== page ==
A constant theme among the ‘Fathers of the Church’ is that the Psalms of the Old Testament contain within them, all the moods and feelings that a Christian can have, on his, or her, spiritual journey. I have often wondered about this as, day by day, we monks pray, and use the Psalms, in our Divine Office. 

Recently, this insight was reflected in my own experience, and, perhaps, it would be useful, briefly, to share what this meant, as for many years, I have not really understood the ‘Fathers of the Church’, on this topic.

St. Augustine of Hippo, died 330 AD, and wrote much on the Psalms 

The psalm in question is no 43 (44) and it begins: 

We heard with our own ears, O God, our fathers have told us the story.

of the things you did in their days, you yourself, in days long ago. 

These lines refer to the Israelites, coming out from their slavery in Egypt, and settling in the Holy Land, after so many adventures. However, they could equally be applied, I think, to the early Church and what happened after Jesus’ Resurrection, with the spread of the Church, from the Holy Land, to all the nations of the world; equally also to the great founders of the Religious Orders, St. Benedict and his adventures in the setting up of monasteries; equally to St. Francis of Assisi, and the Franciscans, St. Dominic and the Dominicans, St. Ignatius and the Jesuits and so on, right up to the present day.

SS. Benedict, Francis and Dominic 

These great founders and many others, such as St. Ignatius brought a new impulse of life and light into the Church and World.

St. Ignatius

 There are also the different modern charisms in the Church; these include the various new Charismatic Movements in the Church, and the one I know very well, is the ‘Work of Mary’ or the ‘Focolare Movement’, founded by Chiara Lubich, and her companions.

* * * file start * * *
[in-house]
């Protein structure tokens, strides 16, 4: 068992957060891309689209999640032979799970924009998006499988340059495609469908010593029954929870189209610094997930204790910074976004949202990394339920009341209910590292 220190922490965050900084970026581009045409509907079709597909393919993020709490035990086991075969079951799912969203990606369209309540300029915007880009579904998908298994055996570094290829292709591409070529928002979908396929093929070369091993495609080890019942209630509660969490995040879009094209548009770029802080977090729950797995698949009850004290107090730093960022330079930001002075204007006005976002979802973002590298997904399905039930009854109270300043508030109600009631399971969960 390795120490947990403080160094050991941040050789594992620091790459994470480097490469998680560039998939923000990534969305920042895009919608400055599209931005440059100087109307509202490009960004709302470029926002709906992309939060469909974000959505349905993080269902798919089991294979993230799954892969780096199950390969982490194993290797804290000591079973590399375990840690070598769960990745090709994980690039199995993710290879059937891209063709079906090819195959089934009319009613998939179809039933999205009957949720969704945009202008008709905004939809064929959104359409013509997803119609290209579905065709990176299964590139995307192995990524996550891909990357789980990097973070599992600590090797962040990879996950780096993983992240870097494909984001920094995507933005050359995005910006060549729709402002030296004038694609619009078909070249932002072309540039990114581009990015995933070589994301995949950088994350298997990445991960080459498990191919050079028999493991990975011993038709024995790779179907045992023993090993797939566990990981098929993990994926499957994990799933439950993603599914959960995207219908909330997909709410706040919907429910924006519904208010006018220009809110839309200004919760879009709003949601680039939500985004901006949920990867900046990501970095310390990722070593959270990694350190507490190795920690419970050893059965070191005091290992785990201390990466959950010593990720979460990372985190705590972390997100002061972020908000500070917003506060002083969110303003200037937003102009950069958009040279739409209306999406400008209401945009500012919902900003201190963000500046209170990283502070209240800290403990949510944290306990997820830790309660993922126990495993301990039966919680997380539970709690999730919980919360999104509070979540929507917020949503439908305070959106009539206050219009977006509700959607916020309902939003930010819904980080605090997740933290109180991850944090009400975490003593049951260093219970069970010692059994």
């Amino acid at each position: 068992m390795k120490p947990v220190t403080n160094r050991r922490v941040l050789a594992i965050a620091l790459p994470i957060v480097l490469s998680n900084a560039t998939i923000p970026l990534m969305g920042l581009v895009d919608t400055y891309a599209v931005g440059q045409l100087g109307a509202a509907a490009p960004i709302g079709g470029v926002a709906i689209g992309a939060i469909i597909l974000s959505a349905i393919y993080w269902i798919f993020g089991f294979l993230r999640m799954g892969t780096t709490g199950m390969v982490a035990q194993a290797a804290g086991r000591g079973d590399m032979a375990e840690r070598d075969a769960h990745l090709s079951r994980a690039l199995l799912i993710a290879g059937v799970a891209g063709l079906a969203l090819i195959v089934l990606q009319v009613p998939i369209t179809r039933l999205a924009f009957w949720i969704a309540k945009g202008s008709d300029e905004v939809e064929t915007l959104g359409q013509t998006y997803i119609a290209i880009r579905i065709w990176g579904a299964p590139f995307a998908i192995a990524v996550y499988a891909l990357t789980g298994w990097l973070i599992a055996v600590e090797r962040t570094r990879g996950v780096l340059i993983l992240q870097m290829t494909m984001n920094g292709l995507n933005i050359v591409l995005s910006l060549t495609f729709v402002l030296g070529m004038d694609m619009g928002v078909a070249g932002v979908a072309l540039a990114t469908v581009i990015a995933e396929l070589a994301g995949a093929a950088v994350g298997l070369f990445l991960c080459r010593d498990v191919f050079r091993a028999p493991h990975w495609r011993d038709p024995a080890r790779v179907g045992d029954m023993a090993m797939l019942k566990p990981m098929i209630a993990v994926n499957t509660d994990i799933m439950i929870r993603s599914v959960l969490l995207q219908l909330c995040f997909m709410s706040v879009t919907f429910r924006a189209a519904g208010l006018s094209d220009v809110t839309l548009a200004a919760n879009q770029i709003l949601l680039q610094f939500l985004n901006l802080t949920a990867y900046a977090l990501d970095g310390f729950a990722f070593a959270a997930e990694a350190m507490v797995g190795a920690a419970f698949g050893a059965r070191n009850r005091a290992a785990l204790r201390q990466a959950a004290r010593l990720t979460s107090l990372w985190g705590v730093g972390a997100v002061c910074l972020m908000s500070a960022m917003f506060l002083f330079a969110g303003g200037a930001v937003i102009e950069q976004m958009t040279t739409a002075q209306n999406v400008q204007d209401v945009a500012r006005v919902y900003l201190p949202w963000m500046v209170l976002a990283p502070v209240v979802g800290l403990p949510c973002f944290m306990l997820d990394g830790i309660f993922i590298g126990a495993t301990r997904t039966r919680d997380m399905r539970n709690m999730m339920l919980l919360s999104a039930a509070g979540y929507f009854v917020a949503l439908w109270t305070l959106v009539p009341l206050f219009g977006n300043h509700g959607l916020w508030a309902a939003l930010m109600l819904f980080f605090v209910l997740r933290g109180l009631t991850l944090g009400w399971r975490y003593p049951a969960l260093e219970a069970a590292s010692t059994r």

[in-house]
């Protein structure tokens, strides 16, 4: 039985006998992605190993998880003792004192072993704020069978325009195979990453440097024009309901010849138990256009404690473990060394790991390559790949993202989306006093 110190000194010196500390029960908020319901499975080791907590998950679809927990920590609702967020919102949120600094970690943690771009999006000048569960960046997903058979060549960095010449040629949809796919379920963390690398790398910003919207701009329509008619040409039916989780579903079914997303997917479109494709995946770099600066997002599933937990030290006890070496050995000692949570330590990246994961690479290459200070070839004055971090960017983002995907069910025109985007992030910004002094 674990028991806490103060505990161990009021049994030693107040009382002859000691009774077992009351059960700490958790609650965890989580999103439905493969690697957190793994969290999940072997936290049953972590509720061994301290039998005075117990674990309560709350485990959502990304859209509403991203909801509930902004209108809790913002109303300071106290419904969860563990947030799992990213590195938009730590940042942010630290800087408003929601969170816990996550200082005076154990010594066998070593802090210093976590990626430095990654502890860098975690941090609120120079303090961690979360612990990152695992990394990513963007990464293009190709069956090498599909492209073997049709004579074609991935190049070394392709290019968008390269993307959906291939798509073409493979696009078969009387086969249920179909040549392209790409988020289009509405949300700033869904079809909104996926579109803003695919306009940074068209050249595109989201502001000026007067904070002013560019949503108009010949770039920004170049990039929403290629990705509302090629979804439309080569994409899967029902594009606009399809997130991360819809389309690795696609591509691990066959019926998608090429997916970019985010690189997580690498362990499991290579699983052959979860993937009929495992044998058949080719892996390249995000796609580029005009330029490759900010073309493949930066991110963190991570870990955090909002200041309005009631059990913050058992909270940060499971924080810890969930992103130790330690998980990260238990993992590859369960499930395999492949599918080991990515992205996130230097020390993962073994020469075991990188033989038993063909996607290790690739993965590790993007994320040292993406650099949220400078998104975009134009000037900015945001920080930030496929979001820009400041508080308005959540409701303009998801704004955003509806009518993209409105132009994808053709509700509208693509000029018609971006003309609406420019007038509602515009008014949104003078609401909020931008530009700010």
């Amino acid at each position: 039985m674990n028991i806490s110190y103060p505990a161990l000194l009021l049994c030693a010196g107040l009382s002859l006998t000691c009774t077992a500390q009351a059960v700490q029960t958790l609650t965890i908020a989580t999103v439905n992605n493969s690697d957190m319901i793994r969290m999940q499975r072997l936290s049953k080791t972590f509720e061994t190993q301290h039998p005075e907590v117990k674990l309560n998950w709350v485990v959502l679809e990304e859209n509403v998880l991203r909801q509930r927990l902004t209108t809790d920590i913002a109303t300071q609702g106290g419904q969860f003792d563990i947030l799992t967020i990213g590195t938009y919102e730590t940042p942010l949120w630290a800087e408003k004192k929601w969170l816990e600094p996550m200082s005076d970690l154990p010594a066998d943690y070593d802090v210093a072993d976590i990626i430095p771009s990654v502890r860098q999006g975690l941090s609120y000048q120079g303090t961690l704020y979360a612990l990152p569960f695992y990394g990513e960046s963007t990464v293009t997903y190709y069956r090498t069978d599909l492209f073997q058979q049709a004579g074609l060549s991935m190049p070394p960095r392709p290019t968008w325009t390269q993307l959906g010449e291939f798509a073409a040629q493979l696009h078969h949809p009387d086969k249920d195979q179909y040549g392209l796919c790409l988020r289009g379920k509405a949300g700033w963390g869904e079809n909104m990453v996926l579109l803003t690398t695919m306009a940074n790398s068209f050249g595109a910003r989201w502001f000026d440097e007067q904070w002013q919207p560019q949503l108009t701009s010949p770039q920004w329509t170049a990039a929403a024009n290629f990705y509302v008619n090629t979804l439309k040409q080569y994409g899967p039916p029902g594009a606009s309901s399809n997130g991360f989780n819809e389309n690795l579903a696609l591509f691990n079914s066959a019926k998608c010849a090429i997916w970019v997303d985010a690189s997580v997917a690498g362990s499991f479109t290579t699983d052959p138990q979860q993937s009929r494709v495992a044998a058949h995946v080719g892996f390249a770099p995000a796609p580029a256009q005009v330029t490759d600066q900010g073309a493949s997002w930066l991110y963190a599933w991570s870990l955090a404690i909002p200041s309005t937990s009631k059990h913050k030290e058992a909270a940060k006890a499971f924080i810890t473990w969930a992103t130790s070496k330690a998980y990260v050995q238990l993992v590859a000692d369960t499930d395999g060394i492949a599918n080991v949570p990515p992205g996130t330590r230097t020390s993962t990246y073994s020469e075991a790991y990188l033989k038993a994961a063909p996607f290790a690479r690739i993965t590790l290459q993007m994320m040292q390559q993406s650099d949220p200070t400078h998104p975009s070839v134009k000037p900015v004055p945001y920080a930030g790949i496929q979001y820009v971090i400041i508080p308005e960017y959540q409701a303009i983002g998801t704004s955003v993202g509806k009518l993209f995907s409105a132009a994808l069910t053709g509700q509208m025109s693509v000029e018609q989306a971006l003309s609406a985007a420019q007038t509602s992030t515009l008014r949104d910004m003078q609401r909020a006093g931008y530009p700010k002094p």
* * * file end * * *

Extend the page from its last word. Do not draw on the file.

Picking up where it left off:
Chiara Lubich (as a Young Lady)

 Chiara died in 2007,the movement having spread all over the world, within her life time, and through this, many people have come to understand – in a new way, and with a fresh ‘Spirit’ – the person of Jesus, the Love of God the Father, and the power of the Holy Spirit. 

But, to continue with the Psalm: 

To plant them you uprooted the nations: to let them spread you laid peoples low.

No sword of their own won the land; no arm of their own brought them victory.

It was your right hand, your arm and the light of your face: for you loved them. 

The Psalmist is stating that the outcome, for the Israelites, in the Old Testament, was not because of their own power or might, but was rather the work of God himself. When one reads the accounts of what happened at the ‘founding’ of the Church, of the Religious Orders, or of the ‘Focolare’ Movement, always there is the ‘Finger of God’ at work, rather than the intelligence, wisdom or actions, of the people involved.